NEW YORK — Nolan Miller, the fashion designer whose strong-shouldered dresses and power suits established the over-the-top look of glamour on the television series ‘‘Dynasty,’’ died Wednesday in Woodland Hills, Calif. He was 79.
Mr. Miller learned he had lung cancer six years ago.
His death was confirmed in a statement by the actress Joan Collins, whose portrayal of the vicious Alexis Carrington Colby on the show, about a rich oil family in Denver, was made all the more delicious by an old-Hollywood-style wardrobe of sequined gowns, luncheon suits, wide-brimmed hats, frivolous veils, fur stoles, and the occasional turban.
With a weekly wardrobe budget of $35,000, Mr. Miller designed some 3,000 outfits for ‘‘Dynasty,’’ which was on the air from 1981 to 1989.
‘‘I never want to see them wearing the same outfit twice,’’ he said.
While Mr. Miller’s ‘‘Dynasty’’ creations were his most famous, earning him an Emmy in 1984 and setting a trend for thick shoulder pads during a decade of power dressing, he also designed costumes for at least 40 movies and more than a dozen other series, including ‘‘Charlie’s Angels,’’ ‘’The Love Boat,” and ‘‘Green Acres.’’
When Tina Louise’s Ginger was shipwrecked on ‘‘Gilligan’s Island,’’ she wore a beige Nolan Miller dress sprinkled with silver bugle beads. On ‘‘The Addams Family,’’ Morticia’s customary long black gown, evocative of a cobweb, was a Nolan Miller original.
But the ‘‘Dynasty’’ look became so well known that it established Mr. Miller as one of the few costume designers to have a successful career on Seventh Avenue, as well.
The show itself inspired a Dynasty-branded collection of power suits, as well as fragrances, modeled after the clothes worn by Collins, Linda Evans, and Diahann Carroll.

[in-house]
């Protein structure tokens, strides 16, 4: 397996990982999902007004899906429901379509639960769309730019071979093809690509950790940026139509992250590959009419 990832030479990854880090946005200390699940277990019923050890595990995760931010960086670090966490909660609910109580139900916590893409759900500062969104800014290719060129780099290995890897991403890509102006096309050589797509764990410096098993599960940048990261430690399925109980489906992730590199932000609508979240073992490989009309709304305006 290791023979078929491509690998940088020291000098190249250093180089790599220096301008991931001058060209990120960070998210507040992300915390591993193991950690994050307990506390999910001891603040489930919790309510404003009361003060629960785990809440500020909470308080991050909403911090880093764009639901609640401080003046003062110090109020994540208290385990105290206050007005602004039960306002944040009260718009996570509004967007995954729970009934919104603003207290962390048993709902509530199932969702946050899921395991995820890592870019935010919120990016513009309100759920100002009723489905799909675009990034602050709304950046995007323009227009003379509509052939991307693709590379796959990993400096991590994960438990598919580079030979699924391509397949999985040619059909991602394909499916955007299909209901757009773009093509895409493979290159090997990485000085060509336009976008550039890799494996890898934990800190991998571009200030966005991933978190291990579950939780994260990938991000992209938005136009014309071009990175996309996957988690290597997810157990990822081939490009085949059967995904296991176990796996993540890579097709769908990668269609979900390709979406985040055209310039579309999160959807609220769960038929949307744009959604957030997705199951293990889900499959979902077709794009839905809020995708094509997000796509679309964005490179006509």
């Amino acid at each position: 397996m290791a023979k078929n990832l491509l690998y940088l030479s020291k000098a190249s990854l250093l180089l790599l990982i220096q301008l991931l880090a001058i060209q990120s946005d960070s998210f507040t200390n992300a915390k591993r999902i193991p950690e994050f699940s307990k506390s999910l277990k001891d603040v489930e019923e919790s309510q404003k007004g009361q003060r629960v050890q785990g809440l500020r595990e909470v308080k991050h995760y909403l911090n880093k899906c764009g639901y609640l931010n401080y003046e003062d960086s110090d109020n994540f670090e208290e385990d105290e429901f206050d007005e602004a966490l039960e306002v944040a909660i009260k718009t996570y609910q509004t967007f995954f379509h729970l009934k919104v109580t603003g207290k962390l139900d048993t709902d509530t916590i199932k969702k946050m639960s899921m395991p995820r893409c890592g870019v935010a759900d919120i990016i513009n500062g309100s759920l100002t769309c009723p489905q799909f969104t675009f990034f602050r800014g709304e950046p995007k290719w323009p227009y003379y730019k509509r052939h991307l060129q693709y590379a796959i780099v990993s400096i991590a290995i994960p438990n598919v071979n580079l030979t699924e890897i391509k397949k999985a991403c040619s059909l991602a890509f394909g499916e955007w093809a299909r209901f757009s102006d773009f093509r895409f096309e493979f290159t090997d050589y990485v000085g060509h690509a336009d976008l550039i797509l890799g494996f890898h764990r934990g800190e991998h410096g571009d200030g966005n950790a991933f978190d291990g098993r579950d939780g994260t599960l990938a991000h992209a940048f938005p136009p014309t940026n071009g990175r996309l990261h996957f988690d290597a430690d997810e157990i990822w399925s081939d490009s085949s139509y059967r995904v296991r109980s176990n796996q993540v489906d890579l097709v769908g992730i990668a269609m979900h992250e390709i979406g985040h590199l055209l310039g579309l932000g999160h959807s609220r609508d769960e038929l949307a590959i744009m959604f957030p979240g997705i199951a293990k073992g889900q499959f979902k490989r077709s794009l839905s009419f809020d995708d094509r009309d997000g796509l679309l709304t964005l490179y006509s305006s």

Mr. Miller also had his own line of moderately priced suits, produced under license by Leslie Fay.
For most of his career, Mr. Miller worked with the producer Aaron Spelling, designing clothes to help set the tone of Spelling’s shows. ‘‘It was Nolan’s real vision of not just the clothes, but of the surroundings and milieu that were so important for Aaron,’’ said Douglas Cramer, executive producer of ‘‘Dynasty.’’ ‘’I always referred to him as Aaron’s secret weapon.’’
Mr. Miller idolized the style of Hollywood stars such as Barbara Stanwyck, Bette Davis, and Joan Crawford, whose films he watched as an escape while growing up in poverty in Texas and Louisiana in the Depression.
He eventually designed clothes for all of those women, modeling the character Alexis’s style after that of Crawford, whom he dressed for 20 years.
Nolan Bertrandoff Miller was born in Burkburnett, Texas, the fourth of five children. His grandparents had been homesteaders in Oklahoma; his father, William, worked as a carpenter, and his mother, Marie, picked cotton. The family moved at least twice before settling in San Bernardino, Calif.
After high school Mr. Miller attended Chouinard Art Institute, a predecessor of the California Institute of the Arts, with the dream of becoming a studio designer. But that line of work was disappearing as Hollywood adapted to the advent of network television programming.
Mr. Miller instead went to work in a Beverly Hills flower shop, whose clients included many of his idols.
He met Crawford when he was sent to trim her Christmas tree. He began to make clothes for them and opened his own studio in 1957.
‘‘He very much loved that Hollywood lady,’’ said costume designer Bob Mackie, who often saw Miller at a beading factory in Los Angeles. ‘‘I would say three or four times a week, he would be seen with an actress on his arm wearing his dress.’’
Spelling had also been a flower shop customer and, as a producer of Dick Powell’s ‘‘Zane Grey Theater,’’ hired Mr. Miller to design clothes.
His former wife, Sandra Stream Miller, died in November. He leaves no immediate family members.